Thursday, July 24, 2014

Massachusetts Passes Ban on Shark Fin Trade

Flanked by a coalition of ocean protection and animal welfare organizations at the New England Aquarium, Governor Deval Patrick signed into law today a ban on the possession and sale of shark fins in Massachusetts, an historic milestone deemed critical in the decades-long push to close an economic loophole that has led to a massive decline in shark populations.

The signing ceremony took place at the Aquarium overlooking Boston Harbor

"With the passing of this law Massachusetts builds upon its long history of animal protection and environmental stewardship," said Governor Patrick. "I congratulate the passionate animal welfare and ocean conservation leaders who worked together to ensure the conservation of sharks and our oceans for generations to come."

Governor Deval Patrick with 9-year-old Sean Lesniak (far left) and his siblings,
Aquarium president Nigella Hillgarth and Aquarium Overseer Chef Ming Tsai

The bill, also known as, “An act relative to ocean ecology and shark protection,” passed the Massachusetts House and Senate with bipartisan support last week, making Massachusetts the ninth state along with Guam, American Samoa and the Commonwealth of the Northern Marianas Islands to restrict market access to the shark fin trade.

Photograph by Aquarium Explorer in Residence Brian Skerry

A broad coalition of ocean conservation and animal welfare advocates, including the MSPCA-Angell, New England Aquarium, The Humane Society of the United States, Fin Free Massachusetts and others, worked tirelessly to establish the ban, under the stewardship of lead sponsor Senator Jason Lewis, and with support from Representative David Nangle and nine-year-old shark advocate Sean Lesniak of Lowell, Mass.

“Today marks an historic milestone in the fight to preserve the health of our oceans,” said Lewis.  “I commend my colleagues at the State House for voting to protect sharks and take a stand against animal cruelty.  I extend my gratitude to the animal welfare organizations and ocean conservation groups who collaborated on this effort.”

Aquarium president and CEO Nigella Hillgarth introduced the governor after giving remarks
about the threat posed by shark finning on marine ecosystems worldwide.

Nigella Hillgarth, President and CEO of the New England Aquarium, lauded state lawmakers for their leadership.  “We are thrilled that the legislature has taken action to protect sharks by restricting market access for their fins,” said Hillgarth.  “Massachusetts’ shark protection efforts also complement and build upon the momentum of the Obama administration’s recent commitment to combating black market fishing and preventing illegally caught fish from entering the U.S. marketplace.”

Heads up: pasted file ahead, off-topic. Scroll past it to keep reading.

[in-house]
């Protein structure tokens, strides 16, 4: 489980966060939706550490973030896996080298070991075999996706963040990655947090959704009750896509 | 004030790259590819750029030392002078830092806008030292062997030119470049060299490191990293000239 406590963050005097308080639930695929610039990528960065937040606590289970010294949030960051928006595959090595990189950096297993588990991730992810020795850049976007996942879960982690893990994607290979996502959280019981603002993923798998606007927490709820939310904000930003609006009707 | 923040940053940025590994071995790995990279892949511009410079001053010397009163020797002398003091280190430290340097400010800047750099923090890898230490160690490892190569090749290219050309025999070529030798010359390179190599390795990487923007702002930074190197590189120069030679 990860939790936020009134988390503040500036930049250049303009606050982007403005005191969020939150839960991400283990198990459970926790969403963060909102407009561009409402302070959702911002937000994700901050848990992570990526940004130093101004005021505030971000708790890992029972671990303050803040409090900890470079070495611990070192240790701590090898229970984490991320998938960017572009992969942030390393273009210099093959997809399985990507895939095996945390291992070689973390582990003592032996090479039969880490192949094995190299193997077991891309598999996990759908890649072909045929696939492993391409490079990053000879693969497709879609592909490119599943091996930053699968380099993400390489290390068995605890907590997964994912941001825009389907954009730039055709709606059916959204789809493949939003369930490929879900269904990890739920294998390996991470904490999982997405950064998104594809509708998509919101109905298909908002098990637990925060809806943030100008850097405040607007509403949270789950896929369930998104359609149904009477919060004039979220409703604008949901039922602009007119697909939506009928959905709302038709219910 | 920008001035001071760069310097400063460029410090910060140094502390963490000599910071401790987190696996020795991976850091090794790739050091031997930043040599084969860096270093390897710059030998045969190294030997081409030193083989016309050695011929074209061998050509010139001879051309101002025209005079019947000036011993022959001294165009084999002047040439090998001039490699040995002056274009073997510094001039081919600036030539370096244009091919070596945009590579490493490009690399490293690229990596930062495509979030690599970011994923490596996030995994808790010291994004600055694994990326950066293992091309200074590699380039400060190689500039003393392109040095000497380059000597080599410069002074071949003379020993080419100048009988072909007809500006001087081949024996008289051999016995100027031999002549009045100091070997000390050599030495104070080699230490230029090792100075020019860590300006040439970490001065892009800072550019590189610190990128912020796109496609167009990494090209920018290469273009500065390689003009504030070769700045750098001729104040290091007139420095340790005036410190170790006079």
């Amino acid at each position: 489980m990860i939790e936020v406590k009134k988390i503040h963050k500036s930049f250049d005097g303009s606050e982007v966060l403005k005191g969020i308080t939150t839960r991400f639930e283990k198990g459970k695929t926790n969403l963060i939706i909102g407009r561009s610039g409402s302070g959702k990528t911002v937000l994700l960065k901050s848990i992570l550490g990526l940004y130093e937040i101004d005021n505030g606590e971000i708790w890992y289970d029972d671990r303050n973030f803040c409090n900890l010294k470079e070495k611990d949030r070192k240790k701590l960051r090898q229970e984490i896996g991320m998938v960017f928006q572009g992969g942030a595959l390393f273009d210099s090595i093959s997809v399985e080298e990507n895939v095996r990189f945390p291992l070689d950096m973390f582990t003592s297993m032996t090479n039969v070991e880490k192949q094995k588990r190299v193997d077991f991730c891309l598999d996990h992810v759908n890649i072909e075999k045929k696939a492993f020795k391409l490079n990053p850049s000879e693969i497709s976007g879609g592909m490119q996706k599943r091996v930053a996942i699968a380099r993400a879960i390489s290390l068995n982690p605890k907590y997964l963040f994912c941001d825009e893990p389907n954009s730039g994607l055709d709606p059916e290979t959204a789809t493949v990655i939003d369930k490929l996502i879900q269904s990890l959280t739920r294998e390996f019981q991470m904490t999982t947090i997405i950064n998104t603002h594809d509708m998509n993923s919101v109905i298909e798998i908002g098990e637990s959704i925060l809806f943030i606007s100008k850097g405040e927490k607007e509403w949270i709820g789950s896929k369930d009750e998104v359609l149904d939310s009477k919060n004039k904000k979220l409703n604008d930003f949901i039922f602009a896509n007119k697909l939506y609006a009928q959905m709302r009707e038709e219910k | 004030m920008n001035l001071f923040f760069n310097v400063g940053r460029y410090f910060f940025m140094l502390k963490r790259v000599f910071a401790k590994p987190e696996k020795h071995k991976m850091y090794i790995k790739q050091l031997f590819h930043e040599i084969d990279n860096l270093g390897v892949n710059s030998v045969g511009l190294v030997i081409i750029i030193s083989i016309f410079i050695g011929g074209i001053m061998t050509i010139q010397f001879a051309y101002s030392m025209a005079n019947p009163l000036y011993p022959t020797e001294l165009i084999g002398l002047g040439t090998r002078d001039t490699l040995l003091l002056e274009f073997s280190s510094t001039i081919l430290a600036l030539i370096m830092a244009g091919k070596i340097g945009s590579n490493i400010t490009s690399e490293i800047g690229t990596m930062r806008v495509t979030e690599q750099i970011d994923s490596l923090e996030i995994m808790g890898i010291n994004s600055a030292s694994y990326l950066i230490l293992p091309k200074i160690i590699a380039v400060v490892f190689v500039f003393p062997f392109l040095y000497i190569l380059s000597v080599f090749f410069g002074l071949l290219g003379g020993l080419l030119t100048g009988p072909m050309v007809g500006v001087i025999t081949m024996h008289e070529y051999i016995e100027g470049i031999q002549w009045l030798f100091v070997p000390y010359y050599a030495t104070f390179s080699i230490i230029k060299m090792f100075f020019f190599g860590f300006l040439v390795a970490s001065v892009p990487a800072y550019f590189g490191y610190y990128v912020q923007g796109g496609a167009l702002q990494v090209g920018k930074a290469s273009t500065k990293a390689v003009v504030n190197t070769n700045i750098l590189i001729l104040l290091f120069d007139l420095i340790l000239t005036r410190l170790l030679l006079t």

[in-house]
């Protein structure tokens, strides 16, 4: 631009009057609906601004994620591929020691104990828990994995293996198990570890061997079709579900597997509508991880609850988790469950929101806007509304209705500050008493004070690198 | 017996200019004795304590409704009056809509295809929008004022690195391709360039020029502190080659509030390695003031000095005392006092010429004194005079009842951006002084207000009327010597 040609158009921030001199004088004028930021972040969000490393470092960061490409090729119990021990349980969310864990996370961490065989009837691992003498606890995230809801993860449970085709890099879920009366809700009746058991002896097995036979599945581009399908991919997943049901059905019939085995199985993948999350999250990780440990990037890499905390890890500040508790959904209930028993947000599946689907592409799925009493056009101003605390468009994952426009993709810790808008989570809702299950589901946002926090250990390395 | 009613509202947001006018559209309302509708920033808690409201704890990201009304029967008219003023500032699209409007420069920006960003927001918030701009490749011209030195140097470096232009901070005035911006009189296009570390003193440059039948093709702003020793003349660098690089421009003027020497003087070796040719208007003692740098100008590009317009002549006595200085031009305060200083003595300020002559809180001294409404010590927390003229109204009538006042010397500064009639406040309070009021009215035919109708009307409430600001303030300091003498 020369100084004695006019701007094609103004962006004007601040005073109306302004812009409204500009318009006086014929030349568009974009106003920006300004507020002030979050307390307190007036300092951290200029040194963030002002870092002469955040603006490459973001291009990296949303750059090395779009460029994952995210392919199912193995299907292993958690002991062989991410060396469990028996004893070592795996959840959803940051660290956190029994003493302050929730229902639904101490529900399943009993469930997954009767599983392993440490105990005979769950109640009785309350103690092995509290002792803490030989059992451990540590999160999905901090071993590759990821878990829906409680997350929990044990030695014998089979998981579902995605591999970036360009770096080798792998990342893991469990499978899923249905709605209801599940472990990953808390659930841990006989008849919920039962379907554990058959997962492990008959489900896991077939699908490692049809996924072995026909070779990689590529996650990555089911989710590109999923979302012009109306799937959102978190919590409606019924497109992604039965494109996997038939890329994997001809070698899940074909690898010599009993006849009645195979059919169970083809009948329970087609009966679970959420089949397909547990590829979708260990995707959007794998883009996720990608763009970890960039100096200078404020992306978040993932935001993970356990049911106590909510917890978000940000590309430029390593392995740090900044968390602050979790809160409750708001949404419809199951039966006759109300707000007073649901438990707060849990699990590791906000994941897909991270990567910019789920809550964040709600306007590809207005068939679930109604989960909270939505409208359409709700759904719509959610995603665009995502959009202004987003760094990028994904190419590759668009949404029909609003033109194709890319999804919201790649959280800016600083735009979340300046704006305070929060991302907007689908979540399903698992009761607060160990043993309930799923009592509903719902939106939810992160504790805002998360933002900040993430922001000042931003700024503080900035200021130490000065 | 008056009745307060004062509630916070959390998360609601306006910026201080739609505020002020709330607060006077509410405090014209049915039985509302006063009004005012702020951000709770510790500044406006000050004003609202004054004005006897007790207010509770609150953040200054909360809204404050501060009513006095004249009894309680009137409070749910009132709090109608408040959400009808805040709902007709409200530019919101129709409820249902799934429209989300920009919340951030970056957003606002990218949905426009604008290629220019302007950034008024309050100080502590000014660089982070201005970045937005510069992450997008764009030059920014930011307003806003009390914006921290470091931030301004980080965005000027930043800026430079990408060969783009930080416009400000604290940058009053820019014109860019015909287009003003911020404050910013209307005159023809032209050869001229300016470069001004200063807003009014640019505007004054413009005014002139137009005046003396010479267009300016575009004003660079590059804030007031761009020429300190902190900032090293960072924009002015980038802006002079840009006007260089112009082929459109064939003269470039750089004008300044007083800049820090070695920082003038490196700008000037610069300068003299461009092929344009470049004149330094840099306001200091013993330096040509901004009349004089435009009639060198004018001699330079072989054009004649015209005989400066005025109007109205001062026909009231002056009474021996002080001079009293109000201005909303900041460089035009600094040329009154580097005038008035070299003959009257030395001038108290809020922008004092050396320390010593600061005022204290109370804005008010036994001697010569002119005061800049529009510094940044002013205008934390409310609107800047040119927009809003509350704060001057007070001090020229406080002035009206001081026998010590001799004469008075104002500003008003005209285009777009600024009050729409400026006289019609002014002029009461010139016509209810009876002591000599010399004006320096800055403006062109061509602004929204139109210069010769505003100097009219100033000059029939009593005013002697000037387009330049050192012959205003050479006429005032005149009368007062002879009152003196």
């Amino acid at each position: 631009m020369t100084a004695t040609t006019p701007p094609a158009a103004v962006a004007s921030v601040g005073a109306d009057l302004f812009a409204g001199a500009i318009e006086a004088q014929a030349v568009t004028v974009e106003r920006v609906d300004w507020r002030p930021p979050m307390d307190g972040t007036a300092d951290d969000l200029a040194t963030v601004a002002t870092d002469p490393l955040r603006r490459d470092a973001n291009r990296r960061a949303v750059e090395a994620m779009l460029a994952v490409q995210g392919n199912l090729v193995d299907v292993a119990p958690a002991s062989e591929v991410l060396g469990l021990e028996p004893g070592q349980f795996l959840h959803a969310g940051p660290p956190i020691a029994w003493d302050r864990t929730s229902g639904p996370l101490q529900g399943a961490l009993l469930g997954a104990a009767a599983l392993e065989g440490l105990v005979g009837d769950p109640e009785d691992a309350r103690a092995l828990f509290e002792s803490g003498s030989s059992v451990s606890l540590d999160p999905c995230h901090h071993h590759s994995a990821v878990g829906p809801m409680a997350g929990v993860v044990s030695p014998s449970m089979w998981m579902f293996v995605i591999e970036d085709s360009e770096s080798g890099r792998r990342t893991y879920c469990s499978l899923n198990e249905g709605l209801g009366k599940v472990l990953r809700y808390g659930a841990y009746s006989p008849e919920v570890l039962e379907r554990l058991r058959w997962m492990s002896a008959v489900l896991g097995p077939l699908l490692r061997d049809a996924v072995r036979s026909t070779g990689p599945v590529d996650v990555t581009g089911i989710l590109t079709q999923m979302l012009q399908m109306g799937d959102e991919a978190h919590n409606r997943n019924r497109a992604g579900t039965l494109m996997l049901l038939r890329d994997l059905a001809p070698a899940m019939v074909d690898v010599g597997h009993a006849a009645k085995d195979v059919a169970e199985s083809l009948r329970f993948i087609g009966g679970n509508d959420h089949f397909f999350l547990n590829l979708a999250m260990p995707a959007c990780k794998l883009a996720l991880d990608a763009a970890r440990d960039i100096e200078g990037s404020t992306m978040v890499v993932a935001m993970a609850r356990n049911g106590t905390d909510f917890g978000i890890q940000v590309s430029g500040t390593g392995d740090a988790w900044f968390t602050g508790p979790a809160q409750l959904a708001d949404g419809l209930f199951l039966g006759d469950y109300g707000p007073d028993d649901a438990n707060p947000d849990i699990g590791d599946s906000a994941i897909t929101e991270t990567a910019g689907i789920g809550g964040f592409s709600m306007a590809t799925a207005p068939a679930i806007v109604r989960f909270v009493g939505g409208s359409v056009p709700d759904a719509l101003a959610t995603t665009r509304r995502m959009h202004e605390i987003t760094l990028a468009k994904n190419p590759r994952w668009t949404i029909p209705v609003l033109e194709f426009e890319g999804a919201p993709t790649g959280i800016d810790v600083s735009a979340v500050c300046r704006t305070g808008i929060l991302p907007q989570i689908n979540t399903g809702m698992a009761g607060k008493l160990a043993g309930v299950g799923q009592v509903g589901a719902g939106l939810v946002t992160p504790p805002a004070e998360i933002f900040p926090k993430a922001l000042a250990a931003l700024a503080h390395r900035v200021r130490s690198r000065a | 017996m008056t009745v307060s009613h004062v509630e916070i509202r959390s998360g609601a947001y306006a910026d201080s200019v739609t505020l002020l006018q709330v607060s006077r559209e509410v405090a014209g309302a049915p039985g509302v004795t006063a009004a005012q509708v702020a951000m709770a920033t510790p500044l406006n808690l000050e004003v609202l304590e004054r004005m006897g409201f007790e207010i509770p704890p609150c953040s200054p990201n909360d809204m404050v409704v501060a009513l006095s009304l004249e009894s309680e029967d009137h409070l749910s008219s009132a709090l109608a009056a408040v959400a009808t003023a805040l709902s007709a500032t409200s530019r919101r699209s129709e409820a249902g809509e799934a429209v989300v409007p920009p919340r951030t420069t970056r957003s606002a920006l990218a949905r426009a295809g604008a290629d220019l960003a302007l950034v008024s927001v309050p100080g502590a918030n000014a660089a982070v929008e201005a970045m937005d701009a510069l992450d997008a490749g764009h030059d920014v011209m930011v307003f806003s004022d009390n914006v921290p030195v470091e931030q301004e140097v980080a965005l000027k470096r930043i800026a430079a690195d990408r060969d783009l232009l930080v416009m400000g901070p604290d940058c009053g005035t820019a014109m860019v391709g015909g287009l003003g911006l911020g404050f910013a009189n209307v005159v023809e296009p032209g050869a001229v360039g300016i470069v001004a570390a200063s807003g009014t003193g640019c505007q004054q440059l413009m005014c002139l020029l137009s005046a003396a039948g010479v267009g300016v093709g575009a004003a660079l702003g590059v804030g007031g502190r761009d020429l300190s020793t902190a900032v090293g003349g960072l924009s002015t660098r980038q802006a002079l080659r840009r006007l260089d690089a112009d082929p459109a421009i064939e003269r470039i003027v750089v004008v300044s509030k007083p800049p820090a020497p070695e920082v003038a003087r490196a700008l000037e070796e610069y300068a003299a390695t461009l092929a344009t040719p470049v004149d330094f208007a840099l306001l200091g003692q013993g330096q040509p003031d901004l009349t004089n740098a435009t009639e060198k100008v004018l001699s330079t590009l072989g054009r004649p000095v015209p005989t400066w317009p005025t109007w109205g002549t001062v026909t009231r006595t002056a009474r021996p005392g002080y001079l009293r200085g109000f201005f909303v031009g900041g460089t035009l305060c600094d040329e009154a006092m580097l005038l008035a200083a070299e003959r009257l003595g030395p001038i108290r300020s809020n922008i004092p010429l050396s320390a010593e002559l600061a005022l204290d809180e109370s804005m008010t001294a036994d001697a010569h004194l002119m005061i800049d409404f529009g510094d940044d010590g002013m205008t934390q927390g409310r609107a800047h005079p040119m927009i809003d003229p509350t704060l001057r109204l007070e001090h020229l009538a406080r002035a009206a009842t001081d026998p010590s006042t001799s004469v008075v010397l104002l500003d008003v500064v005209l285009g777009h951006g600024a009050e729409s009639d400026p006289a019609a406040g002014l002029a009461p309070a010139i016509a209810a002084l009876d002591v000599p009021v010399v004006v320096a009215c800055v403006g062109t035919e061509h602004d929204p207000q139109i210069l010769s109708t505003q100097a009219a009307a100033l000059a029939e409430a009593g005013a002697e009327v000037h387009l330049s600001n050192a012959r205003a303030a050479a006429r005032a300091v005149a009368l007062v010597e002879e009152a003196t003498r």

Chef and Aquarium Overseer Ming Tsai was in attendance to lend his support for the signing of the bill. He spoke about a chef's responsibility to consider ocean sustainability when deciding what to serve in restaurants. “Every day we can decide to cook this or not cook that. And we have one sea,” said Tsai as he addressed attendees at today’s event. “But as chef’s we have a responsibility to make smart choices, and this by far is one of the smartest choices. And the only thing we can do as chefs is continuing to get that out to all the chefs of this country.”

Chef Ming Tsai addresses attendees in support of the bill

“The trend lines are clear: both the federal and state governments are ramping up efforts to protect sharks and save species so vital to maintaining healthy marine ecosystems,” said Laura Hagen, deputy director of advocacy for the MSPCA-Angell.


After addressing the crowd, Sean Lesniak pumped his fist in support of the bill

Sean Lesniak has been a strong proponent of the bill since writing a letter to State Representative David M. Nangle. He was later invited by Nangle to speak in front of 400 people at a House Judiciary Committee hearing, where he explained the importance of saving sharks.

Sharks are usually alive when the fins are cut off, and are thrown back in the water afterward, where they die slow deaths because they are unable to swim. Photo: Brian Skerry

Shark “finning” refers to the slicing off of a shark’s fins, often while the shark is still alive.  The animal is then thrown back into the ocean where, unable to swim, the shark dies a slow and painful death. The demand for shark fins, used to make shark fin soup, a bowl of which can cost upwards of $100, drives the unsustainable exploitation of sharks worldwide. The practice of shark finning is prohibited by both federal and state law, but the market for fins continues to promote the practice in foreign and international waters.

Cheers all around after the signing of the bill

The law went into effect immediately after signed by Governor Patrick.

The bill

Read media coverage about the ban and the signing:
Mass. becomes ninth state to ban shark fin tradeThe Boston Globe
Massachusetts to ban shark fin trade — The Boston Globe
No Shark Fin Soup for YouBoston Magazine
Lowell boy in spotlight as Patrick signs bill to protect sharksThe Lowell Sun 
New Massachusetts Law Bans Shark Finning — WCVB Channel 5

Tuesday, July 22, 2014

Get ready for the Wharf Festival!

Join the Aquarium and Boston Harbor Cruises for a day of family fun at the first ever Wharf Festival, located on Boston’s Long Wharf.
Aquarium plaza on Central Wharf with Long Wharf behind



Saturday, August 9
11:00 a.m. – 3:00 p.m.

In celebration of Summer on the Waterfront, we're teaming up with our friends at BHC to give you a day the family won’t want to miss. Hosted by KISS 108's Billy Costa, Wharf Festival is sure to provide plenty to do for the entire family. There will be lots of free outdoor activities, including carnival games, Aquarium costumes, face painting and more.